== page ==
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Green-tailed Towhee

Green-tailed towhee pairs may attempt to renest four times or more during the breeding season if a nest fails. They will initiate a nest as late as mid-July, even though many leave the breeding grounds for their winter range by mid-August.

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Virginia’s Warbler

Virginia’s warblers in Arizona nest in drainage bottoms in unusually dry years, instead of their usual nesting sites in drier, higher elevation areas. Nest predation and nest mortality are greater for birds nesting in the drainage bottoms. This could negatively impact populations if climate change leads to increasing drought conditions and more Virginia’s warblers nesting in wetter areas.

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Golden Eagle

Although capable of killing large prey, golden eagles primarily hunt rabbits, hares, ground squirrels, and prairie dogs. It takes a juvenile bird four years to reach adulthood, juveniles typically don’t have territories and don’t migrate far from their natal territories (where they hatched). They disperse and ”hang around” the region for several years.

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Western Bluebird

Although western bluebirds form a monogamous pair during the breeding season, many bluebird nests contain young that the resident male did not father. A pair of western bluebirds may also have helpers at the nest, who are thought to be assisting their supposed parents after their nests have failed.

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Common Nighthawk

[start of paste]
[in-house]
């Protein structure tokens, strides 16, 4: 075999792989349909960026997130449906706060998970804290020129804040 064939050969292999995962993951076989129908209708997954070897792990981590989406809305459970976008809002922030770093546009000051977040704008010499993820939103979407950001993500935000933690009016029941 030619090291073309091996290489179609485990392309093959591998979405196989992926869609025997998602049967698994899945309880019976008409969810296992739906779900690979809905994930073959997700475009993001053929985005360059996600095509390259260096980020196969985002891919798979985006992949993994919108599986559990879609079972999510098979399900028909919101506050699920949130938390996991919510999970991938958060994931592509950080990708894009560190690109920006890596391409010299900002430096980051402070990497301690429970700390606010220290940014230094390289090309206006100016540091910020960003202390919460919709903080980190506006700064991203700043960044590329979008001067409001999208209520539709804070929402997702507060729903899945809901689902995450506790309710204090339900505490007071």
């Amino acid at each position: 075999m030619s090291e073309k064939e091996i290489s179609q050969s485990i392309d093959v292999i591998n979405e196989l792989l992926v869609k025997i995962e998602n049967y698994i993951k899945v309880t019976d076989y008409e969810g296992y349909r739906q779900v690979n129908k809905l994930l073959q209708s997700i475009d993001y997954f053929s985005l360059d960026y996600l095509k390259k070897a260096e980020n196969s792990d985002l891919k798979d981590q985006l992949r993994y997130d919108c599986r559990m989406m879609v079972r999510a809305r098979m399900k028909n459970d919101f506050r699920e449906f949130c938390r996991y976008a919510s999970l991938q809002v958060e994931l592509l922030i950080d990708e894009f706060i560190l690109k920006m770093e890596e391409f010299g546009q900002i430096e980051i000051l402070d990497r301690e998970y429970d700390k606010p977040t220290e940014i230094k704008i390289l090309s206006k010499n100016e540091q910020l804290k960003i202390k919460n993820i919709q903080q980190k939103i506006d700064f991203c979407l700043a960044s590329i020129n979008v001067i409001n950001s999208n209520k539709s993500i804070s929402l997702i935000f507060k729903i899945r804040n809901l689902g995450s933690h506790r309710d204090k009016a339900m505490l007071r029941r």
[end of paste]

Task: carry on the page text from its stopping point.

Male common nighthawks are known for their dramatic “booming” flight display. When flying above the trees, a male will dive towards the ground and abruptly pull out of the dive, sometimes just above the ground. As he flexes his wings downward, the air rushes across his wingtips, making a booming or whooshing sound. The male may dive to impress a female or scare intruders, such as people.

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Pygmy nuthatch

To survive cold nights, pygmy nuthatches huddle together in tree cavities and let their body temperature drop down into hypothermia. They are one of two bird species in North America that uses this combination of energy-saving mechanisms; the other being the Vaux’s Swift.

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Prairie Mole Cricket

Male prairie mole crickets form aggressions or leks which are easy to locate from the loud call of the males. During the spring mating season, males call to flying females attracting them for mating from specialized acoustic burrows that are shaped like a bicycle horn and greatly amplify the sound of their calls. The male rubs its wings together after positioning itself with its head toward the back of the chamber, starting around sunset and ending at darkness.

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Red-headed Woodpecker

Red-headed woodpeckers eat the most insects of any woodpecker, sometimes caching grasshoppers alive in a tree crevice so they can be eaten later. Red-headed woodpeckers are also one of the few woodpeckers to store food for later and is the only one known to cover stored food with wood or bark. They may also store nuts and acorns in human structures, like in gate posts and under roof shingles.

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Red-cockaded Woodpecker

Naturalists in the 1800’s reported red-cockaded woodpeckers as very abundant throughout their range. Between 1970 and 2014, the red-cockaded woodpecker declined in numbers by 81% based on Breeding Bird Survey and Christmas Bird Count information.

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Golden-cheeked Warbler

The golden-cheeked warbler is the only bird to breed in Texas exclusively. Males will return to the same nesting territory year after year and will often breed with the same partner in subsequent years.

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